LONDON (Reuters) - Construction sector activity in Britain slowed markedly in July to a four-month low as firms’ confidence about the future deteriorated due to concerns about public spending cuts, a survey of purchasing managers showed on Tuesday.
The Markit/Chartered Institute of Purchasing and Supply construction PMI fell to 54.1 in July from 58.4 in June, suggesting that expansion in the sector may have peaked.
Official data last month showed British construction output jumped 6.6 percent between April and June — its biggest rise in almost 50 years, but Tuesday’s survey will raise concerns this pace of growth will not be repeated.
Nonetheless, it was still the fifth consecutive reading above the 50-level which separates growth from contraction.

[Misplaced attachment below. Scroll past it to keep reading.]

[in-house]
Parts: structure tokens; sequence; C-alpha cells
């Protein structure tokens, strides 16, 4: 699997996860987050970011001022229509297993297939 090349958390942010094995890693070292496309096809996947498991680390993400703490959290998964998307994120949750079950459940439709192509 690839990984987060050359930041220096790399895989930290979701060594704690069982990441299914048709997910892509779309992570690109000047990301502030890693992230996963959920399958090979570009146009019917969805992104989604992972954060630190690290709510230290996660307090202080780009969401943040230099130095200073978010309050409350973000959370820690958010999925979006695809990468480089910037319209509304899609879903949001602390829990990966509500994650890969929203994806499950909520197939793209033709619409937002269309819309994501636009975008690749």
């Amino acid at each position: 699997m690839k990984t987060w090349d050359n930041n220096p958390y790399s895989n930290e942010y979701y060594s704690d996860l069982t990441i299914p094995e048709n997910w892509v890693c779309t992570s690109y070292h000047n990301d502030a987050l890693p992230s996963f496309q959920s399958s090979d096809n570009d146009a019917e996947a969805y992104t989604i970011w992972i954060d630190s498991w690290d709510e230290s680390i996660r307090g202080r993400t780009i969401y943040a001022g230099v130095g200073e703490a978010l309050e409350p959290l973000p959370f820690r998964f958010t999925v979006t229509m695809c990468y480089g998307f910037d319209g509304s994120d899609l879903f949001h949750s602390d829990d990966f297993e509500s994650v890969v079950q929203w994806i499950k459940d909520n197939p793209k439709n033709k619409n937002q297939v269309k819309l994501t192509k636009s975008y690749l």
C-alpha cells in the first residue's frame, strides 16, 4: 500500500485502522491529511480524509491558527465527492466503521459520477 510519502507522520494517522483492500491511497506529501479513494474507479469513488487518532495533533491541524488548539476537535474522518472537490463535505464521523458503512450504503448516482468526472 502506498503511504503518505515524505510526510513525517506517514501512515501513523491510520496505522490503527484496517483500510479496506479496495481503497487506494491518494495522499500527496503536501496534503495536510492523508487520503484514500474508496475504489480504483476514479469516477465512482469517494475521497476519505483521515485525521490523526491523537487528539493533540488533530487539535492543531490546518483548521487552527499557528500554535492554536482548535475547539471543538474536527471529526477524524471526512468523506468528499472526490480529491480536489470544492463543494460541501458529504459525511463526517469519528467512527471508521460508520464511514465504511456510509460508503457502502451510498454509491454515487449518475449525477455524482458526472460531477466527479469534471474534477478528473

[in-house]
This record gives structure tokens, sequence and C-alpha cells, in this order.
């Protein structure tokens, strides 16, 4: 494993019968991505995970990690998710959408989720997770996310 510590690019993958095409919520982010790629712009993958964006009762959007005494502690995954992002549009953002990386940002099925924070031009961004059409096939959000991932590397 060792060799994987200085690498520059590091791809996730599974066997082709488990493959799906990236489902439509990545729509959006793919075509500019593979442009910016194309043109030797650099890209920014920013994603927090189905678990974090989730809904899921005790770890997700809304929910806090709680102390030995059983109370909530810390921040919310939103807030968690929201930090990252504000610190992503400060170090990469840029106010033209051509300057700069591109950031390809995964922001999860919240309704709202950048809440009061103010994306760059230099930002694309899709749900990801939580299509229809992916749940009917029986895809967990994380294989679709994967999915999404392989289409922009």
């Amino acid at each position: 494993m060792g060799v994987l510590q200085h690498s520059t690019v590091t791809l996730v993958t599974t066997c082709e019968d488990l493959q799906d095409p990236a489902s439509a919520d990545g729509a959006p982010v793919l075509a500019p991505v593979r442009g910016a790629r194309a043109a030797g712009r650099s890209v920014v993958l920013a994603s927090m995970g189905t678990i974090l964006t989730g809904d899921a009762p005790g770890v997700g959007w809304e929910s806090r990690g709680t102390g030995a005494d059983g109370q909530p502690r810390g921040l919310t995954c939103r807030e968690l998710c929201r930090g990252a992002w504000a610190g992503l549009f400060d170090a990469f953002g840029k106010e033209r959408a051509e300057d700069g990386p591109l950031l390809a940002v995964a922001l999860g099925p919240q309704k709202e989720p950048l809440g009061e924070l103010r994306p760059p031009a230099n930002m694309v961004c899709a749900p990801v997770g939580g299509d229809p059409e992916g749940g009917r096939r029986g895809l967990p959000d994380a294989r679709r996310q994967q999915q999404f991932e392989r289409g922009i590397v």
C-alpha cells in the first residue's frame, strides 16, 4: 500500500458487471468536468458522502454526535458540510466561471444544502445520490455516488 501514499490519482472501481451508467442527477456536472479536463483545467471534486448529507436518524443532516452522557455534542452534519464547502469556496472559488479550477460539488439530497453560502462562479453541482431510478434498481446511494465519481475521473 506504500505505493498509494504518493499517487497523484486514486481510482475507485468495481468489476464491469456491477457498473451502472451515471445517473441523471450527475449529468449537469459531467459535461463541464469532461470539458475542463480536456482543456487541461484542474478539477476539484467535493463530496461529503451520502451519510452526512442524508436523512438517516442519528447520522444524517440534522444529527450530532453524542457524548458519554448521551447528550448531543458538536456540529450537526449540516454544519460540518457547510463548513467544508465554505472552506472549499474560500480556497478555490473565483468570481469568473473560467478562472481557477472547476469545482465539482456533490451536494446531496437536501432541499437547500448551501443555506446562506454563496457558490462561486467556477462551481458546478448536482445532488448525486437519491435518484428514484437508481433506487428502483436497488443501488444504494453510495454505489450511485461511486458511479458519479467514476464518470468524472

UK construction companies reported a further rise in new business during July — the fifth increase in as many months. However, with more panellists indicating that new orders had fallen in July compared to in the previous month, the rate of expansion slowed to the weakest since March, the survey said.
Employment stalled after two months of rises and confidence about business prospects for the coming year fell to its lowest in 15 months.
“In the face of ongoing public sector spending cuts and steep input price inflation, it’s really going to be a case of slow and steady wins the race,” said CIPS chief executive David Noble. “The industry has to come to terms with a much altered, post-recession landscape, where full recovery may take some time yet.”
The construction sector accounts for around 6 percent of total British economic output.